Article

Evidence-based couple therapy: Current status and future directions

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Abstract

Several approaches to couple therapy produce large and clinically significant reductions in relationship distress. However, 25 to 30 per cent of couples show no benefit from couple therapy. Adapted forms of couple therapy can effectively treat some psychological disorders and enhance adjustment to physical health problems. The specific mechanisms underlying the effects of couple therapy on relationship distress are unclear. Current attempts to enhance the efficacy of couple therapy have three foci: (1) identifying the common factors that might account for change across approaches, (2) integrating different approaches to address specific needs of particular partners and couples and (3) monitoring the progress of couples during therapy and using that information to modify couple therapy as required. Given the high prevalence of relationship distress and its association with other problems, clinicians should routinely screen for relationship distress in adults. Couple therapy needs to be considered as the focus, or part of the focus, of treatment for a wide range of adult emotional and behavioural problems.

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... The couple's plan represents a method of assessment and intervention in the work with conjugal and parental dyads, which is useful both to the therapist -especially to the young therapist -to orientate himself in the clinical work, both to the researcher, to understand the dysfunctional dynamics underlying individual and dyadic suffering. Control-Mastery Theory; Terapia di coppia; Piano di coppia; Metodo per la Formulazione del Piano della Coppia Control-Mastery Theory; Couple Therapy; Couple's Plan; Plan Formulation Method for Couples Sebbene numerosi dati di ricerca attestino l'efficacia della terapia di coppia sia nel miglioramento della qualità della relazione tra i partner sia nella diminuzione della sintomatologia e della sofferenza individuale (Gollan e Jacobson, 2002;Lebow, Chambers, Christensen, e Johnson, 2012;Shadish e Baldwin, 2003;Snyder, Castellani e Whisman, 2006;Snyder e Halford, 2012;Sprenkle, 2003) -il che la rende preferibile a un non trattamento -, tra il 25/30% delle coppie non mostra benefici dopo la psicoterapia (Snyder et al., 2012) e, in generale, il follow up a 2 anni ha indicato, in linea con i risultati relativi alle psicoterapie individuali brevi, una notevole riduzione degli effetti positivi della terapia congiunta (Christensen, Atkins, Berns, Wheeler, Baucom e Simpson, 2004;Jacobson, Schmaling e Holtzworth-Munroe, 1987;Snyder, Wills e Grady-Fletcher, 1991). A tal proposito, tuttavia, alcuni studi hanno rilevato che le terapie che si focalizzano sulla connessione tra le problematiche attuali e le esperienze del passato (Insight Oriented Couple Therapy) piuttosto che rimanere ancorati al qui e ora (Behavioral, Cognitive o Emotional Focused Couple Therapy) garantiscono miglioramenti più stabili (Snyder et al., 1991;Snyder et al., 2012). ...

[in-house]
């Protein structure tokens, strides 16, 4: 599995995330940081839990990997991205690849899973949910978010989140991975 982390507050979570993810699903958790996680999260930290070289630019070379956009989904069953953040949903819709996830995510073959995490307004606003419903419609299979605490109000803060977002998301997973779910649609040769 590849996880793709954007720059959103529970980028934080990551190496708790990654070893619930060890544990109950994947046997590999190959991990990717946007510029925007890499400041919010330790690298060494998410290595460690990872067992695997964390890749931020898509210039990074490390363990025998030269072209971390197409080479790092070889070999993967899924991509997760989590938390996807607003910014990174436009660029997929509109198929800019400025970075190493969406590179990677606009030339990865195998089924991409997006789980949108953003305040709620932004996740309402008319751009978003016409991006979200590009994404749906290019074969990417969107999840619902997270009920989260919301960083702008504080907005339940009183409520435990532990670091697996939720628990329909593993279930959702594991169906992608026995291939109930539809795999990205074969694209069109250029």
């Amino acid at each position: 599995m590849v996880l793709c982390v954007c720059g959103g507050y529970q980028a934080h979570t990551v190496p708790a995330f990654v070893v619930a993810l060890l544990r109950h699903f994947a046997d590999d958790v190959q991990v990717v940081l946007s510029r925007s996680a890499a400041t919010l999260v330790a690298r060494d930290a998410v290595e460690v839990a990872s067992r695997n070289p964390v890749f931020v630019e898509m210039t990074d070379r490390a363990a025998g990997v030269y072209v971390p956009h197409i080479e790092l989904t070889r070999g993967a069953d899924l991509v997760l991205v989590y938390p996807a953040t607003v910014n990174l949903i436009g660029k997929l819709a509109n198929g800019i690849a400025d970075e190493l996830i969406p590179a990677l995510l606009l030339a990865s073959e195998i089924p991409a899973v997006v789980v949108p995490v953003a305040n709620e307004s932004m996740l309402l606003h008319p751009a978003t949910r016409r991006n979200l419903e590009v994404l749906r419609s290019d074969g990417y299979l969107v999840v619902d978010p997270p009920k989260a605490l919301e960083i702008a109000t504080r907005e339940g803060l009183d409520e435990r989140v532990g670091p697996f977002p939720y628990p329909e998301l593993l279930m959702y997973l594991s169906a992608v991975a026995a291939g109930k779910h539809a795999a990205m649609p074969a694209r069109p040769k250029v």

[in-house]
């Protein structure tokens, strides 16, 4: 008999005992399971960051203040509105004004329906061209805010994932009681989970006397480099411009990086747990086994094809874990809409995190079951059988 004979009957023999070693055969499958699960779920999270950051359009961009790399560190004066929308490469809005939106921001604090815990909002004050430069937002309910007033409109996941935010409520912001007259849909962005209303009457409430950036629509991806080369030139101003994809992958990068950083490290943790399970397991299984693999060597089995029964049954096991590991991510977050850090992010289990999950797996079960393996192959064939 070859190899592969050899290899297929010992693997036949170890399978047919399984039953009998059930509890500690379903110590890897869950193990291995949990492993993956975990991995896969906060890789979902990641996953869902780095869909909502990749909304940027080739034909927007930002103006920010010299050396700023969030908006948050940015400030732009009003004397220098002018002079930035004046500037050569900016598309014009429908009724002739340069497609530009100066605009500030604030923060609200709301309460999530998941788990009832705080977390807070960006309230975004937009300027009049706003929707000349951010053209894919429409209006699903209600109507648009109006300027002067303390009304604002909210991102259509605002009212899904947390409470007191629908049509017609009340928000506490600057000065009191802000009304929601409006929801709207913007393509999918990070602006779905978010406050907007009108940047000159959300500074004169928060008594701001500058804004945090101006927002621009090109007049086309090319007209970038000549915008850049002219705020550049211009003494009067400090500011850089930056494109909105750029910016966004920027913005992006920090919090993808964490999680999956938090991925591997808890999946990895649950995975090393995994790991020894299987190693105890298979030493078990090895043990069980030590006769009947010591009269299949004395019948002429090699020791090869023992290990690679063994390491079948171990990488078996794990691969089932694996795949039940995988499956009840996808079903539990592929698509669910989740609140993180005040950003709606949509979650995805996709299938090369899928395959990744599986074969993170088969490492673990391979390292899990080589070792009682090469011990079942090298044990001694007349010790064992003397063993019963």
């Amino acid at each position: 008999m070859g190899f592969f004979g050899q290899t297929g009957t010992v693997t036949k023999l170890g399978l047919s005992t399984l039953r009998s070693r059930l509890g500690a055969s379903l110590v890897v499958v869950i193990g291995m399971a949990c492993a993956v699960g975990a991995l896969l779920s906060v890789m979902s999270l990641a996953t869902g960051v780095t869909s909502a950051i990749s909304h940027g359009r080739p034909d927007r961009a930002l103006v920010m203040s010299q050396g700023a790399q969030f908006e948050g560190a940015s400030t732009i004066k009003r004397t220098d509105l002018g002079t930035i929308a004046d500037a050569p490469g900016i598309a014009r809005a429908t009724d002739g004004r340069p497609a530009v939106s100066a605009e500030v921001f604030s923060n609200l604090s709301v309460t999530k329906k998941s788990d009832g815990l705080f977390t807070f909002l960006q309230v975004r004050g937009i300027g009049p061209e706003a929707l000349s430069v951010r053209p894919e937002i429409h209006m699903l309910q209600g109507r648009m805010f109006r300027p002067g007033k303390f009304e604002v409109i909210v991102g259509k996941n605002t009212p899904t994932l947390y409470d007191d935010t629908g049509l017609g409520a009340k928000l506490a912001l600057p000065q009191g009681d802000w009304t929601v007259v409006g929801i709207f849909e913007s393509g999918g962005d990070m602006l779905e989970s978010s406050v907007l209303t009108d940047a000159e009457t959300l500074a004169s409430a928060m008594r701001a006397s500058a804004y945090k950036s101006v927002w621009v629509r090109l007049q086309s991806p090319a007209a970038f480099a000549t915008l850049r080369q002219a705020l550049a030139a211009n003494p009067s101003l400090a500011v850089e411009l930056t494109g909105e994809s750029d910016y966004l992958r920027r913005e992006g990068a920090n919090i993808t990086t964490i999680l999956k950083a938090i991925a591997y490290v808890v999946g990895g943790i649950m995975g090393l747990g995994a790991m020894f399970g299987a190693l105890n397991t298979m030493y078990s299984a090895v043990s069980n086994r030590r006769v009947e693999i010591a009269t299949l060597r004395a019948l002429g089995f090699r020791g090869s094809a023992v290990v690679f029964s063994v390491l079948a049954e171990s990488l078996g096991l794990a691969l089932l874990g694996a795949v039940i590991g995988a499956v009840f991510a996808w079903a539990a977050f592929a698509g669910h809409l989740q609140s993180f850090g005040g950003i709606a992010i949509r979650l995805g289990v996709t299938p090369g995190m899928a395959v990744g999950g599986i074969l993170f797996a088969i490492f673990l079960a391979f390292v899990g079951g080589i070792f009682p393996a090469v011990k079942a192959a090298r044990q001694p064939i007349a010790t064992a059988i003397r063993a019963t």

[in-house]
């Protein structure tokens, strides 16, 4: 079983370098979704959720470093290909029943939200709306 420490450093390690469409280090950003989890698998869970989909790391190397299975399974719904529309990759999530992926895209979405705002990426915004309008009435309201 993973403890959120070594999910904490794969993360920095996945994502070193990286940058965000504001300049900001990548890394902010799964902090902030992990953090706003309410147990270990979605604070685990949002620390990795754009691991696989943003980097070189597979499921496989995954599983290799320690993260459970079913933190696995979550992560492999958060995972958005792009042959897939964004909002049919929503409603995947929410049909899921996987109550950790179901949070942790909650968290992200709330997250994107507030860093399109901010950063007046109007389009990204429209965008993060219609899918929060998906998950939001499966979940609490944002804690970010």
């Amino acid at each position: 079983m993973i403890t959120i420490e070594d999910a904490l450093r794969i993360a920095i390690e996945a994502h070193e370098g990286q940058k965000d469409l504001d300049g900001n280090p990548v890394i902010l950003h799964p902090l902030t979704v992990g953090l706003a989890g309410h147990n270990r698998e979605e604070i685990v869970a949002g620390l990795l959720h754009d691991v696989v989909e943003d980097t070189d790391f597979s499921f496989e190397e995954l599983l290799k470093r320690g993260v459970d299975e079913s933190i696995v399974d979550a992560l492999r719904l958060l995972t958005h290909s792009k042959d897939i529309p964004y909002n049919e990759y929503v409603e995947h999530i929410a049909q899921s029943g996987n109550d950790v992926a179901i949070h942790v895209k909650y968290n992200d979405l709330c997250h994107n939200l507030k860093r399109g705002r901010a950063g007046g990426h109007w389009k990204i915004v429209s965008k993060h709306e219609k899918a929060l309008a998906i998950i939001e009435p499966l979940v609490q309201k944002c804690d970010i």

... Control-Mastery Theory; Terapia di coppia; Piano di coppia; Metodo per la Formulazione del Piano della Coppia Control-Mastery Theory; Couple Therapy; Couple's Plan; Plan Formulation Method for Couples Sebbene numerosi dati di ricerca attestino l'efficacia della terapia di coppia sia nel miglioramento della qualità della relazione tra i partner sia nella diminuzione della sintomatologia e della sofferenza individuale (Gollan e Jacobson, 2002;Lebow, Chambers, Christensen, e Johnson, 2012;Shadish e Baldwin, 2003;Snyder, Castellani e Whisman, 2006;Snyder e Halford, 2012;Sprenkle, 2003) -il che la rende preferibile a un non trattamento -, tra il 25/30% delle coppie non mostra benefici dopo la psicoterapia (Snyder et al., 2012) e, in generale, il follow up a 2 anni ha indicato, in linea con i risultati relativi alle psicoterapie individuali brevi, una notevole riduzione degli effetti positivi della terapia congiunta (Christensen, Atkins, Berns, Wheeler, Baucom e Simpson, 2004;Jacobson, Schmaling e Holtzworth-Munroe, 1987;Snyder, Wills e Grady-Fletcher, 1991). A tal proposito, tuttavia, alcuni studi hanno rilevato che le terapie che si focalizzano sulla connessione tra le problematiche attuali e le esperienze del passato (Insight Oriented Couple Therapy) piuttosto che rimanere ancorati al qui e ora (Behavioral, Cognitive o Emotional Focused Couple Therapy) garantiscono miglioramenti più stabili (Snyder et al., 1991;Snyder et al., 2012). ...